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Anti Tussives, Mucolytics and Mucokinetics

In most of the cases, anti tussives are combined with mucolytics, mucokinetics and anti histamines (sedatives, anticholinergics are combined as well).

Cough

It is a protective reflex with sudden noisy expulsion of air , expelling sputum & other irritant materials from upper part of airways.

Types

(1)        Productive / Useful Cough

It effectively expels secretions & exudates, from respiratory tract.

(2)        Unproductive / Useless Cough

It is due to local irritation, e g smoker’s cough.

Anti-tussive Drugs:

Drugs which suppress cough & are used for symptomatic treatment of cough.

Types:

2 types according to mechanism of action

1. Centrally acting anti-tussives:

Suppress cough by a direct action on medullary cough center.

2. Peripheral Anti–tussives

They suppress cough reflex by decreasing the input of stimuli from cough receptors in respiratory passages.

Anti-tussive Drugs should be used to suppress unproductive / useless cough.

Classification  of Anti-tussive Drugs

(A)       Central Anti-tussives
(a)        Opioid / Narcotic /Addicting  Anti-tussives

(i)                    Less addicting Drugs

  • Codeine phosphate,
  • Pholcodine,
  • Dihydrocodeine tartrate.

(ii)        Potent addicting Drugs

  • Morphine,
  • Dihydromorphinone.
(b)        Non-Addicting Anti-tussives

Opioid derivatives :

  • Dextromethorphan,
  • Noscapine.

Non Opioids:

  • Benzonatate,
  • Diphenhydramine –antihistamine 1st gen, having sedative, anticholinergic actions, crosses BBB
(2)        Peripheral Anti-tussives

            (a)        Pharyngeal Demulcents (soothing action on irritating mucosa)

(b)        Steam inhalation

With tincture bezoin / menthol.

(c)        Drugs with Local Anesthetic Activity

  • Benzonatate –has central and peripheral actions, local anesthetic so action on stretch receptors in lung bronchi
  • Lignocaine by nebulizer –not anti tussive, only used in special cases (CA bronchus)
Uses

1)      For dry unproductive cough.

2)      If cough is unduly tiring.

3)      Disturb sleep.

4)      If patient is suffering from hernia, piles or underwent abdominal surgery

Mechanism of action of antitussives

Centrally acting

  1. Depression of medullary centres or associated higher centres.
  2. Increased threshold of cough centre.

Peripherally acting

  1. Interruption of tussle impulses from respiratory tract, having soothing effect.

Opioids:

Codeine

An opium alkaloid.

  • It is more selective for cough centre.
  • Centrally acting anti tussives increase threshold for cough.
  • Suppresses cough for about 6 hours.
  • The antitussive action is blocked by naloxone indicating that its action may be exerted through Opioid receptors in the brain.
  • Cough suppression occur with low doses of opioids than those needed  for analgesia.(sub-analgesic dose 15 mg)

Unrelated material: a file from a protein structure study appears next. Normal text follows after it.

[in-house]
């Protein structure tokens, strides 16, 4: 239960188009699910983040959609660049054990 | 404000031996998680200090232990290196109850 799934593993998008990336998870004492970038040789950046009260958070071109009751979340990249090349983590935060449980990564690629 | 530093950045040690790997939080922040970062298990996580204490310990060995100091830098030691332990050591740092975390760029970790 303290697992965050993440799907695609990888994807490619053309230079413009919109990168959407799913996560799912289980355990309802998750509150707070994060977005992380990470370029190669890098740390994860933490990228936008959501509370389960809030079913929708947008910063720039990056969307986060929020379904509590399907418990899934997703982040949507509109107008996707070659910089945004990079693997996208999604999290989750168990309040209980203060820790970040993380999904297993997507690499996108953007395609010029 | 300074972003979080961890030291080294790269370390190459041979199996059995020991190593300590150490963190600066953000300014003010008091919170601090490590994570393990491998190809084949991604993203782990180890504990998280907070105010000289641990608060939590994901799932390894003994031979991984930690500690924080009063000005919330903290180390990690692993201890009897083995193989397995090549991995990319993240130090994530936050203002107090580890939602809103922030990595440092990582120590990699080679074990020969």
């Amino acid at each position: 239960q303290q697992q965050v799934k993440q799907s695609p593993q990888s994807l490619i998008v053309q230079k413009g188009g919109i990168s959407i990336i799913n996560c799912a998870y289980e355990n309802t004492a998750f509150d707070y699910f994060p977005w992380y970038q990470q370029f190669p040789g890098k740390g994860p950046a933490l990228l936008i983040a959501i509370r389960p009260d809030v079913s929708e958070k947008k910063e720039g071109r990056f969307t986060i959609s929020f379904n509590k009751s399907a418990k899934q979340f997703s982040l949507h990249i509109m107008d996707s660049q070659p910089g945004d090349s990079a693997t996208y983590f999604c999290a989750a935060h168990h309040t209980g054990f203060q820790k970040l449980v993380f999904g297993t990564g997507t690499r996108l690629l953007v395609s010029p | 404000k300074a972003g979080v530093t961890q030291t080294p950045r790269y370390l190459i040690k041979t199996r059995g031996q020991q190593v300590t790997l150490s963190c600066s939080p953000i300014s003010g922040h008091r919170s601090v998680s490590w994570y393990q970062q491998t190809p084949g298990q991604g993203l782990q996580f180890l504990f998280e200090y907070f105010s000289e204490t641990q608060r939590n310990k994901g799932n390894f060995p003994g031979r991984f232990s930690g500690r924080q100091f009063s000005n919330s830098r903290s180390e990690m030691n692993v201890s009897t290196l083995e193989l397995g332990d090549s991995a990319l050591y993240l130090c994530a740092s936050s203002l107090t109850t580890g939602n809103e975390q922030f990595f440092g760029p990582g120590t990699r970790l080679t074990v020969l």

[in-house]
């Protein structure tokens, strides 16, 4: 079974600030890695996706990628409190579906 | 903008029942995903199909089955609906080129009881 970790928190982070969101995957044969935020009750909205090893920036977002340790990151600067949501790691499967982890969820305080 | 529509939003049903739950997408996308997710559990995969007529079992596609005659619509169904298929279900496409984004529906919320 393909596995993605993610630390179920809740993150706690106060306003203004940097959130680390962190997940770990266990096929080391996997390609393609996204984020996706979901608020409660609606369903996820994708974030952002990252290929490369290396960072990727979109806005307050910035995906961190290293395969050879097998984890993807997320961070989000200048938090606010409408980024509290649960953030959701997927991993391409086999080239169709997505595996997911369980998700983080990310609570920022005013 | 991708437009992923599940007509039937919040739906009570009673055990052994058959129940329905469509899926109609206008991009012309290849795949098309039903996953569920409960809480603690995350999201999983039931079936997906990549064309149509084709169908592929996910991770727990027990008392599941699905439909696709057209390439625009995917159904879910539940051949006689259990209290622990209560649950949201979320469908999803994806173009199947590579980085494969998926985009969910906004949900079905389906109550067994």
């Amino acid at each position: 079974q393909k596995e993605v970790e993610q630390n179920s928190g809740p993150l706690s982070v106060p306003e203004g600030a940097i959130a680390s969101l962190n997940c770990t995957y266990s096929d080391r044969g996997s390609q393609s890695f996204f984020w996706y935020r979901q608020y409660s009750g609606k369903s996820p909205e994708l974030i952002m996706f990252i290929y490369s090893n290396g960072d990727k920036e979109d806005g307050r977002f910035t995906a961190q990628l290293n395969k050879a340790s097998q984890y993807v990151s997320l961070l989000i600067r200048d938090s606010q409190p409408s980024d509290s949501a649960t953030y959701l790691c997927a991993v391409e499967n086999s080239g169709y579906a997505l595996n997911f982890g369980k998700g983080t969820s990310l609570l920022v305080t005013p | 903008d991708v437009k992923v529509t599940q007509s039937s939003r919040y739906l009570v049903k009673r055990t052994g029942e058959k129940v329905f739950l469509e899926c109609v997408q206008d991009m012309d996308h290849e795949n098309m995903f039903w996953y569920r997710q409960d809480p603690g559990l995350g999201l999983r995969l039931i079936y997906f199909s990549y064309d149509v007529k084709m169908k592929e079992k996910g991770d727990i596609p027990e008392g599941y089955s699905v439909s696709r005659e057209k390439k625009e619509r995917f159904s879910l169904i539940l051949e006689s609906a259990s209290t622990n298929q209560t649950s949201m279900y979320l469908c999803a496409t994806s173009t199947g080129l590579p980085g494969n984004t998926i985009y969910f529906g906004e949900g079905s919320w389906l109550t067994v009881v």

• Abuse liability is low, but present.
Adverse Effects
  • Constipation.
  • Respiratory depression & drowsiness
  • Driving may be impaired.
  • Contraindicated in asthmatics & in patients with diminished respiratory reserve.
Pholcodeine:
  • Centrally acting, suppresses center in medulla
  • Little/ no analgesic or addicting property.
  • Similar efficacy as antitussive to codeine
  • Is longer acting—–acts for 12 hours or more.
  • Given once or twice daily.
  • Dose: 10-15 mg.

Adverse Effects

  • Nausea
  • Drowsiness.

Non-addicting Anti-tussives:

Noscapine:
  • Depresses cough but has no narcotic, analgesic or dependence inducing properties.
  • Efficacy same as  codeine, specially useful in spasmodic cough.

Adverse Effects

  • Headache & nausea can occur.
Dextromethorphan:
  • A synthetic compound
  • The d-isomer has selective antitussive action (raises threshold for cough & depresses cough center in medulla.).
  • It has been found to enhance the analgesic action of morphine & other μ receptors agonists
  • As effective as codeine, does not depress mucociliary function of the airway mucosa.
  • Devoid of addicting actions.
  • Produces less constipation than codeine.
  • No CNS depression.
  • Antitussive action for 6 hours.
  • Naloxone does not antagonize it, indicating it does not act through opioids receptors.
  • Available as combination with anti asthmatics drugs, bronchodilators, expectorants and anti histamines. Extended release preparation is available which is administered two times daily.

Side effects:

Dizziness, nausea, drowsiness & ataxia.

Dose: 15-30mg three or four times daily

Levopropoxyphene:

Devoid of opioid effect but has some sedative property.

Adverse Effects

Sedation.

Antitussive dose   50-100mg 4 hrly.

Antihistamines
  • 1st generation drugs are used as anti tussives.
  • Many antihistamines have been added to antitussive / expectorant formulations.